Partnership means solidarity and sharing, growing together and giving as you receive and receiving as you give. There is a mutual engagement, a change of mindset and attitude where both parties learn rather than teach and where both partners are transformed. The blessing is that both are donors and recipients and committed to each other.
Neo-liberalism can be resisted by a dynamic response and by a change of attitude. Some were uncomfortable as receiving more materially than they contribute, however, this begged the question of who are the real givers and who are the receivers.
Mission is one mission to one world and a redistribution of the resources is necessary to do it; a contribution to the ministry of working together and not a hand-out. Manyar gave NZ a gift in response to the Christchurch earthquake. This came from the bottom-up prompted by the Holy Spirit and given from the heart.
In the Pacific the US Church sent carpenters, plumbers and electricians to help rebuild houses after the Tsunami. Samoa had also received 3 missionary teachers to help in their High Schools. This has helped people there to see mission as not just the sending out of clergy, but that all, both clergy and laity have something to offer.
The General Secretary Rev. Colin Cowan next discussed the Tenure of Service. In 2014 it had been decided that the maximum term of service for new recruits was to be 9 years. For those already on the field some flexibility could be shown but this required negotiation and each case being considered on its merit. In line with partnership and mission everywhere to everywhere, it should reduce dependency and be part of the mutual accompaniment of living, learning, sharing people, growing together and transferring skills 20% of the annual budget was devoted to sharing people. Support for implementation was needed from partner churches; consultation should have take place sooner rather than later and involve both sending and receiving churches. PIM should be received as ‘one of our own’. At the end of contract to ensure closure the PIM needed to return home.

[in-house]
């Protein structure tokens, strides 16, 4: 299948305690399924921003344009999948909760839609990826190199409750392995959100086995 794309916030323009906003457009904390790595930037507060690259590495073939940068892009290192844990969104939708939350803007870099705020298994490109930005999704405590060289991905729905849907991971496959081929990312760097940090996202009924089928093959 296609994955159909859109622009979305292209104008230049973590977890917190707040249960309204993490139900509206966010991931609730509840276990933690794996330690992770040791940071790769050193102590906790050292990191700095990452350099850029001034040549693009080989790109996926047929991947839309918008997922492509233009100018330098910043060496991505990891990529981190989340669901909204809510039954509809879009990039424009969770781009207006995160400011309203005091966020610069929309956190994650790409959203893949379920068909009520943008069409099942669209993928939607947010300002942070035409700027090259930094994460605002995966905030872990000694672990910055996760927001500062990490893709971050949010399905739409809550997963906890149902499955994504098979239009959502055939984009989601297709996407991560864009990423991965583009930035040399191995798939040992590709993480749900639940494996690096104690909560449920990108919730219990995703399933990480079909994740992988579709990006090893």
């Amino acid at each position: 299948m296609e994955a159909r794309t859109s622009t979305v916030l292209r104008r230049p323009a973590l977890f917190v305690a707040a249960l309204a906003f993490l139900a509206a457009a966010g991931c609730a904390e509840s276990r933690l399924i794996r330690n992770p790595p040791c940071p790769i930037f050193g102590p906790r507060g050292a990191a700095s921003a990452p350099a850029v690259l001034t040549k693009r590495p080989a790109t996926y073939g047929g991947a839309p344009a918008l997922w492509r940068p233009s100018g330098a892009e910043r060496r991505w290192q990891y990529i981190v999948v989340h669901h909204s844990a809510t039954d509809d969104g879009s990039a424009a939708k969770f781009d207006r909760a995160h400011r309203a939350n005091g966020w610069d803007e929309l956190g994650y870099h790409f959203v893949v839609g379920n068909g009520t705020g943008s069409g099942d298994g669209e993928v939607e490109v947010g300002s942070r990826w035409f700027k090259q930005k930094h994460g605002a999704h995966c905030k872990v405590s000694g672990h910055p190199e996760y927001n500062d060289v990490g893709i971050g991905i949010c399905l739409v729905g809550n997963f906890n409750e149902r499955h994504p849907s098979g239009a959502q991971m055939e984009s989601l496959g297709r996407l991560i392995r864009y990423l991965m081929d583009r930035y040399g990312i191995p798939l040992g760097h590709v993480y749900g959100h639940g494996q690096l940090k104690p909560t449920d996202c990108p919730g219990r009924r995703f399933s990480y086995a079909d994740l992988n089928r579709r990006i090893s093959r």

Succession planning and capacity building is the responsibility of the receiving church in consultation with the PIM. The Capacity Development Fund was available to help facilitate this.
The session closed with Celine Hoiore from Tahiti leading the evening prayers. She compared our fellowship, cooperation and partnership to the successful paddling of a Pacific canoe and we were taught a paddling song, used to keep time and steer and paddle together
The African region then met to discuss how they could be more effective in speaking with one voice and coordinating working for common causes at various CWM fora.